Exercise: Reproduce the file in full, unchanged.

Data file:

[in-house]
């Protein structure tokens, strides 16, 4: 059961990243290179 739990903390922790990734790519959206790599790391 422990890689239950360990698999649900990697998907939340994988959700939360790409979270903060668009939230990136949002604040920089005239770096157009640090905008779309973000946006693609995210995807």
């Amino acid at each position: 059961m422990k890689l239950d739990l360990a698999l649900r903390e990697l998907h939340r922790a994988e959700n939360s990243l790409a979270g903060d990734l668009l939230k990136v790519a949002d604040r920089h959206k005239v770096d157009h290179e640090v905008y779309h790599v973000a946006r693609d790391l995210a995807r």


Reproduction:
[in-house]
């Protein structure tokens, strides 16, 4: 059961990243290179 739990903390922790990734790519959206790599790391 422990890689239950360990698999649900990697998907939340994988959700939360790409979270903060668009939230990136949002604040920089005239770096157009640090905008779309973000946006693609995210995807």
């Amino acid at each position: 059961m422990k890689l239950d739990l360990a698999l649900r903390e990697l998907h939340r922790a994988e959700n939360s990243l790409a979270g903060d990734l668009l939230k990136v790519a949002d604040r920089h959206k005239v770096d157009h290179e640090v905008y779309h790599v973000a946006r693609d790391l995210a995807r």